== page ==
. "2 Contribution of Motor Vehicle Transportation to Air Pollution and Energy Consumption." Expanding Metropolitan Highways: Implications for Air Quality and Energy Use -- Special Report 245. Washington, DC: The National Academies Press, 1995.
The following HTML text is provided to enhance online
readability. Many aspects of typography translate only awkwardly to HTML.
Please use the page image
as the authoritative form to ensure accuracy.
EXPANDING METROPOLITAN HIGHWAYS: Implications for Air Quality and Energy Use
1993, 2).1 Pollutants from motor vehicle transport, the focus of this study, are commonly referred to as mobile source emissions.
To comply with the requirements of the 1970 Clean Air Act, the Environmental Protection Agency (EPA) developed national ambient air quality standards (NAAQS) that set allowable concentration and exposure limits for six pollutants considered harmful to public health. The NAAQS are expressed as average concentrations of pollutants over some period of time (see box).2 EPA tracks both the emissions or flows of harmful materials from polluting activities, such as factories and transportation, on the basis of the best available engineering and modeling estimates, and the accumulation of these emissions in the air as concentrations of pollutants, which are directly measured at selected sites throughout the country (Curran et al. 1994, 20; Horowitz 1982, 3–4). Regulatory activities are directed toward attainment of NAAQS (i.e., concentration standards), because health effects are directly related to public exposure to pollutants at specific concentrations.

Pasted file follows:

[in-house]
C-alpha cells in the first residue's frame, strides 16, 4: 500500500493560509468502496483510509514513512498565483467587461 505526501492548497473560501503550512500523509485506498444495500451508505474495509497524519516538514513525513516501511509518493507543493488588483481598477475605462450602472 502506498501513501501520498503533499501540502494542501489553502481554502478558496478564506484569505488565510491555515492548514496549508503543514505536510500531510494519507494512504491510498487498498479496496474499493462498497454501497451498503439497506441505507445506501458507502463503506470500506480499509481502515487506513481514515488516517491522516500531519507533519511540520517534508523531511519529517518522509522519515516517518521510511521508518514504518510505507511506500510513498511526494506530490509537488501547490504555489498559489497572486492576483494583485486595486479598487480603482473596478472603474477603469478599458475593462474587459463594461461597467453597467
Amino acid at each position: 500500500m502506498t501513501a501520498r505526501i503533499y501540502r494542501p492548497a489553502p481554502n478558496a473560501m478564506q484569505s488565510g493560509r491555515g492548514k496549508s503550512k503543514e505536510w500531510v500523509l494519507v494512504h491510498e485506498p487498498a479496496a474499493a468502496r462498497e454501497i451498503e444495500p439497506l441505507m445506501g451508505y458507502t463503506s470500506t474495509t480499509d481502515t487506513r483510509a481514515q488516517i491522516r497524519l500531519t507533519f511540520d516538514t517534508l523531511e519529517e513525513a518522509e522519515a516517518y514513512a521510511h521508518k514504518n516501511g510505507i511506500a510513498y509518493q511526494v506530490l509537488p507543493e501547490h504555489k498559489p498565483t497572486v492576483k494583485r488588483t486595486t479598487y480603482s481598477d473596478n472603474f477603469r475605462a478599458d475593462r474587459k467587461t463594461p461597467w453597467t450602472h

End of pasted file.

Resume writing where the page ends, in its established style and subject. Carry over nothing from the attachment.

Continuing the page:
According to current estimates, transportation sources account for about 45 percent of nationwide emissions of EPA's six criteria pollutants. The range is considerable for each pollutant source (Table 2-1) and there is a high degree of uncertainty with respect to many of the estimates. Ground-level ozone is the most pervasive of the transportation-related pollutants; in 1993 approximately 51 million persons lived in counties that exceeded the ozone standard. Nearly 12 million persons lived in counties that did not meet the carbon monoxide (CO) standard in the same year (Curran et al. 1994, 15).
Highway vehicles are the largest source of transportation-related emissions for nearly every type of pollutant (Table 2-1). In total, they contribute slightly more than one-third of nationwide emissions of the six criteria pollutants.
Formation of Motor Vehicle Emissions
The primary sources of motor vehicle emissions are exhaust emissions from chemical compounds that leave the engine through the tail pipe system and the crankcase and evaporative emissions from the fueling